What the Body Goes Through in Extreme Conditions: 5 Challenges that Can Kill

“During any challenging situation that tests the body and the mind, maintaining a healthy and positive mental state is crucial for survival. Yet, doing that is not easy. During tough times, the many physiological changes taking place in the body hamper the attitude of a person significantly. Making the person prone to embrace poor choices.
The key physiological challenges that occur during a crisis situation are:

1. Severe stress
Owing to hectic work schedules and busy lives, most people face stress on a regular basis. However, most people do not know the real impacts of stress. When the human body is stressed, it gets into a fight or flight state. A number of hormones like epinephrine, dopamine, cortisol, norepinephrine, etc. are released, as a result. When that happens, the body can get fatigued, making a person weak and numb. This urges people to make bad decisions.

2. Exposure to rough natural elements
The body’s main barrier to rough external elements is its skin. When conditions get very rough, that barrier gets damaged. Skin may get damaged to an extent that infections occur. Also, when the weather is very cold, the body loses calories fast in an attempt to maintain its core temperature. That often causes a person to take a little break on the ground – something that is never advised. Staying away from the ground in a safe spot is essential, as even a short stay on the ground can kill due to external elements.

3. Acute dehydration
The body loses moisture in the form of urination and sweating. Breathing can cause moisture loss, too. That causes dehydration. When the body is dehydrated, thirst is experienced. Usually, dehydration is not fatal, but when the conditions are tough, dehydration occurs the more than usual amount. Profuse sweating forces the body to lose important electrolytes and dehydration causes high salt concentration and low blood volume – both very dangerous for the body. Also, rapid rehydration may lead to something known as osmotic cerebral edema, a form of brain swelling.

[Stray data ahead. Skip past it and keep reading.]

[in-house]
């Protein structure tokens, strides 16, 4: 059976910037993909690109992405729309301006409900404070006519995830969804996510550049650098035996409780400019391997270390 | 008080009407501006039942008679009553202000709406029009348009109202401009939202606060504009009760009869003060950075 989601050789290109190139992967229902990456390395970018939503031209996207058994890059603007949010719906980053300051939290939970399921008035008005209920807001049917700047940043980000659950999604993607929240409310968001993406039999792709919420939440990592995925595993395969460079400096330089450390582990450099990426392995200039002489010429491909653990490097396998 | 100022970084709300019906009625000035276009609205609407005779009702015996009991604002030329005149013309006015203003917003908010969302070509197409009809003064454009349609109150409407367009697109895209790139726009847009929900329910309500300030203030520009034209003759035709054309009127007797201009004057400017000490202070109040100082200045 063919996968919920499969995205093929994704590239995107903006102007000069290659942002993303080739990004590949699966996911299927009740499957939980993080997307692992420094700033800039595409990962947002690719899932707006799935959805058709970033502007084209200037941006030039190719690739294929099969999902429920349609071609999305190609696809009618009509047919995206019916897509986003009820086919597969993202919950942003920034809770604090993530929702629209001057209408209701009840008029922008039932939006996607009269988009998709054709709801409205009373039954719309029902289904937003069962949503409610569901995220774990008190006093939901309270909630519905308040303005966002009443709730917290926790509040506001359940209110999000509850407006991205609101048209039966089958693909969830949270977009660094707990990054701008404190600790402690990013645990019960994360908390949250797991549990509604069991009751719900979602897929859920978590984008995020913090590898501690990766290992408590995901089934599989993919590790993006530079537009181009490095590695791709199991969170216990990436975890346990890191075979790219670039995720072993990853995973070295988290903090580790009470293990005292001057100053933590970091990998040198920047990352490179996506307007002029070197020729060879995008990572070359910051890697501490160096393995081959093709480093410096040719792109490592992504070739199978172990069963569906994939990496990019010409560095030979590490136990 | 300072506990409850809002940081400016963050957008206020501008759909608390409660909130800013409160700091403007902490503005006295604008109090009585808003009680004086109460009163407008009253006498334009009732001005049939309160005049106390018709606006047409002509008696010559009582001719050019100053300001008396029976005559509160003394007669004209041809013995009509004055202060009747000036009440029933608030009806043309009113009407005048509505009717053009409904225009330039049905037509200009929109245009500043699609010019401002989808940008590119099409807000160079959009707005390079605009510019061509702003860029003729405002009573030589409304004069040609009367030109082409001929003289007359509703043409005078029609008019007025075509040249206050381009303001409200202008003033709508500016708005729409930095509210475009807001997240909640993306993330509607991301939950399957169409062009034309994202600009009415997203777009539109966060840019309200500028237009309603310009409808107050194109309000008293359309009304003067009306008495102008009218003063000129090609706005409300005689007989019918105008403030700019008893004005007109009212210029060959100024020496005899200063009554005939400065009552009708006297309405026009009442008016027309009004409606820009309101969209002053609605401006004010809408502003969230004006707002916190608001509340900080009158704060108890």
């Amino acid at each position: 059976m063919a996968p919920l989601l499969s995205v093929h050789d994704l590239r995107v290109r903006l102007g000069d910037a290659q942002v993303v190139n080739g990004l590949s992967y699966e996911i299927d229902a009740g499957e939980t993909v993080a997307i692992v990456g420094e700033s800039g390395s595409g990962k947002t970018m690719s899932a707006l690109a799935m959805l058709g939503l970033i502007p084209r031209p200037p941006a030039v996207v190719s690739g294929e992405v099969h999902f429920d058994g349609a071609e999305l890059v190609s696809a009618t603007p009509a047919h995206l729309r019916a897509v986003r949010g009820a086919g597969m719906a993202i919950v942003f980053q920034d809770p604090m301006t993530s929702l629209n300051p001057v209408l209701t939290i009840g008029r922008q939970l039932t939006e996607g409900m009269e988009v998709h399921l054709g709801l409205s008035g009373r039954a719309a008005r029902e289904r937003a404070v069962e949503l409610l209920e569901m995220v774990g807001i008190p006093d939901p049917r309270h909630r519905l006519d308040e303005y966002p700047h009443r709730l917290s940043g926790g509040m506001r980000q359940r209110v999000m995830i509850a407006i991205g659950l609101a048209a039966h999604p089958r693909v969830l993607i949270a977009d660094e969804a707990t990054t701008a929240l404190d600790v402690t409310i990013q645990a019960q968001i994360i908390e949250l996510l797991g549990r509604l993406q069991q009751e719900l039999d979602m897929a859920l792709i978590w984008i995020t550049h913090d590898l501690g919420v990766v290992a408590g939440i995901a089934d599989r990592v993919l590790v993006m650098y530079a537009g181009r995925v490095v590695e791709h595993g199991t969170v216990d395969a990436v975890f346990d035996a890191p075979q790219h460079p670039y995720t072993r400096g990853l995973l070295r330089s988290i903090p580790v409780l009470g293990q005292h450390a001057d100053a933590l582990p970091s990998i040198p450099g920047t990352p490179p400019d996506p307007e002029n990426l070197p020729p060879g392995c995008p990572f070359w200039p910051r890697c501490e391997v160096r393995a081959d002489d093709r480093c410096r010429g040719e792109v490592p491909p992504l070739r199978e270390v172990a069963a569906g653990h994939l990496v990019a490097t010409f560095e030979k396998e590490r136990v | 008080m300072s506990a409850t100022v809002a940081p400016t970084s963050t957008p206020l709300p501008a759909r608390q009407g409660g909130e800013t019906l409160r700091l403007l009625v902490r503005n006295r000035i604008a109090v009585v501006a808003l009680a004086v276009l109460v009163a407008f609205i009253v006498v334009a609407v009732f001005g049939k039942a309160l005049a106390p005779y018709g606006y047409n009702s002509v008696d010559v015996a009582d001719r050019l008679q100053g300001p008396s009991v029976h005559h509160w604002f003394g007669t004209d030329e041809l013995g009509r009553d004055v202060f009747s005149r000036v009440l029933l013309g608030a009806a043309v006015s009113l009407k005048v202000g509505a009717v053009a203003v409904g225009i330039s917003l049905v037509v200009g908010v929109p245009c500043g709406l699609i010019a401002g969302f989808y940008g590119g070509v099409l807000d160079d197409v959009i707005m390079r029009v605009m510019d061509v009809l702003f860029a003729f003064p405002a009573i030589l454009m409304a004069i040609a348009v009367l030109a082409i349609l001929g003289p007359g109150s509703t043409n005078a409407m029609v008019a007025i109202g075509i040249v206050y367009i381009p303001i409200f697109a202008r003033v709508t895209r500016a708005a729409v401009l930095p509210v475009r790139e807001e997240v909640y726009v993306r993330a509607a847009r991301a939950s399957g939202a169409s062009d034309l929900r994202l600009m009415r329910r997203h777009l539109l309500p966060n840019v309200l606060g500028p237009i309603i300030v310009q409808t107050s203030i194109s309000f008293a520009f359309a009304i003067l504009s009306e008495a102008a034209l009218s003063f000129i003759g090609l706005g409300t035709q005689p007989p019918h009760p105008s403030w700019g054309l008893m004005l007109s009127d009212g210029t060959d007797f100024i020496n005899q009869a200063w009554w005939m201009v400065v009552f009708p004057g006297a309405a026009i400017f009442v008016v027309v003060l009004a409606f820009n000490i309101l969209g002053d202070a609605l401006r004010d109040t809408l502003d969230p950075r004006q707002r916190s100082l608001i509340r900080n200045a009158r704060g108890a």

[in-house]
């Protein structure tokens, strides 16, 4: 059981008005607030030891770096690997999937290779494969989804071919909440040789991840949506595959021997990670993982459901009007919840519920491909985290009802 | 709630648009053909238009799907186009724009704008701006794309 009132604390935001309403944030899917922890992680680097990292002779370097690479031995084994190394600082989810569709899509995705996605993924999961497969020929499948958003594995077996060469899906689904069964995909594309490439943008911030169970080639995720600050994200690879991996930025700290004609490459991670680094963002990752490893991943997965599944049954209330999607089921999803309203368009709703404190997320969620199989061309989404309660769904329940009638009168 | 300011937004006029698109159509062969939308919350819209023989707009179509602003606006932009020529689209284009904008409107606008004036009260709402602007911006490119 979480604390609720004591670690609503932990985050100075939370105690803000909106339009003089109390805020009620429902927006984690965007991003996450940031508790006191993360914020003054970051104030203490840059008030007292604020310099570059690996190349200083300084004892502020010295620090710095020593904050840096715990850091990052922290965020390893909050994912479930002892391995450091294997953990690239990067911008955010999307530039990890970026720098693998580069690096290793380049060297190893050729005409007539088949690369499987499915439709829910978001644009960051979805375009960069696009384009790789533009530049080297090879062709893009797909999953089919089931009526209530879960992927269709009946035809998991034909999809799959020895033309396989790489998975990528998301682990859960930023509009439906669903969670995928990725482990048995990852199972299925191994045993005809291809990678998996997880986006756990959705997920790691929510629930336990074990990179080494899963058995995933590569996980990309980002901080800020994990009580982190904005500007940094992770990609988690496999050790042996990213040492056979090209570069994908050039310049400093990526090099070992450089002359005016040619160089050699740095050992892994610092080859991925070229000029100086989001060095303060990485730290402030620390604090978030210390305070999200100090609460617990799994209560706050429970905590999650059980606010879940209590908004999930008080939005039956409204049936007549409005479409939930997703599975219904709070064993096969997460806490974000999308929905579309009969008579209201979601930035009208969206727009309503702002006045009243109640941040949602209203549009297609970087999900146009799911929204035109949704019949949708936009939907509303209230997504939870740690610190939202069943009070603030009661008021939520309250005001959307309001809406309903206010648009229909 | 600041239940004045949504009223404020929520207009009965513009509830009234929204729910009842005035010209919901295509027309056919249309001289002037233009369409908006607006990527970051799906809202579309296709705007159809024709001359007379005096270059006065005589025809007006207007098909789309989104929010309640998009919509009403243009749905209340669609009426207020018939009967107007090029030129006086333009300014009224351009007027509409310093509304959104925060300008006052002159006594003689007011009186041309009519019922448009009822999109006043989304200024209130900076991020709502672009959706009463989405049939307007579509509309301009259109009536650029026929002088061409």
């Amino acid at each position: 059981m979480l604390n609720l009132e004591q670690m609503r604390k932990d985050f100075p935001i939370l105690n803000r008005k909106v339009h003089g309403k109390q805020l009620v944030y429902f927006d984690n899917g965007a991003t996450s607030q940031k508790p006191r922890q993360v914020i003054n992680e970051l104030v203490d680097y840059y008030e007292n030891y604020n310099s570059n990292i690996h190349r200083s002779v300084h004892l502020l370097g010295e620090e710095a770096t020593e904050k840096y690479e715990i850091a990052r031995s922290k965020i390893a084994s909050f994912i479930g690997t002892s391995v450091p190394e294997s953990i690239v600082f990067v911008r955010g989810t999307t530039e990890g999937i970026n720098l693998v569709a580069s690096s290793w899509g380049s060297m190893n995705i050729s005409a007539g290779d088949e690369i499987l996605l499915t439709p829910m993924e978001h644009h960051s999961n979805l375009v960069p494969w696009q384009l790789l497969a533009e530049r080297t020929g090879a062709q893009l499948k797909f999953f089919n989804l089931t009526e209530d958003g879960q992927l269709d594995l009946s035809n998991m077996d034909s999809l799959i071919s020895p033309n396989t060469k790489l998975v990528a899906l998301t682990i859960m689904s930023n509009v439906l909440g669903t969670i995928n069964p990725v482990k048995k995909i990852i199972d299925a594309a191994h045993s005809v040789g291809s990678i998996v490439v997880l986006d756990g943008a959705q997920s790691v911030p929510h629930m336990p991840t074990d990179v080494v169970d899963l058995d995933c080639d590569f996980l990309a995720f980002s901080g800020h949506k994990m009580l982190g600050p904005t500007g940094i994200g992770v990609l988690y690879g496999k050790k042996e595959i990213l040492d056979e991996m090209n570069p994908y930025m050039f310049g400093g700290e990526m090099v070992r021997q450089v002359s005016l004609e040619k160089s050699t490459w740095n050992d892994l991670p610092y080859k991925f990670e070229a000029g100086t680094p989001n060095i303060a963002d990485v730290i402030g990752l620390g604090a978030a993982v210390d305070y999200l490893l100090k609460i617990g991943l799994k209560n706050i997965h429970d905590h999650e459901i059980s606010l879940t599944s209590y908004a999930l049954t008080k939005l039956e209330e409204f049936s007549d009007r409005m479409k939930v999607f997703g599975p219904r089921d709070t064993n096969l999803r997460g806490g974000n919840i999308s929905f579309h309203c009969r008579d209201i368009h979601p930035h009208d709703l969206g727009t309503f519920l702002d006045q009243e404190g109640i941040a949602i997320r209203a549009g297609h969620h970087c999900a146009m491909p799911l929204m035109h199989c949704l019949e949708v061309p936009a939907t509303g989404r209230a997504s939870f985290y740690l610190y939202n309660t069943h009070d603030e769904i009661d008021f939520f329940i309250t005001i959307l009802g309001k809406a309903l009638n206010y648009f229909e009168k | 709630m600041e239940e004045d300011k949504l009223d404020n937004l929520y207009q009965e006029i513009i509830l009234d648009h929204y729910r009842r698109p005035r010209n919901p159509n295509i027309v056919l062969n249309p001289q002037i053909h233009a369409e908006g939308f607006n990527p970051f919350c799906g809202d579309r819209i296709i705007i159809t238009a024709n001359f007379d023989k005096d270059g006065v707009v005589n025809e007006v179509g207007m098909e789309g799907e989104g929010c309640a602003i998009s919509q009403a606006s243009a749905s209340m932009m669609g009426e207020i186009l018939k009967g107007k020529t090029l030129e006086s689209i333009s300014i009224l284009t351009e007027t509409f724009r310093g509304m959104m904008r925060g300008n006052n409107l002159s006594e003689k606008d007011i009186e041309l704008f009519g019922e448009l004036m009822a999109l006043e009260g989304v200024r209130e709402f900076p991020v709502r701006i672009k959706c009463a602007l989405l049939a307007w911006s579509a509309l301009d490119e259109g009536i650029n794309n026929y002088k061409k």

4. Extreme starvation
Starvation normally occurs when an average person loses about 30 percent of body weight. When the body starved, it forgets everything and concentrates on keeping the brain functioning. The brain needs glucose to work, and the body can produce glucose from glycogen. The problem is, during extreme conditions; glycogen store can be used up by the body within just 24 hours.

5. Depressing loneliness
One challenge that proves to be very dangerous during critical hours is loneliness. Most people who endured tough challenges note that confusion, boredom, depression, etc. occur due to loneliness. Moreover, the depression often leads to apathy, appetite loss and agitation.”

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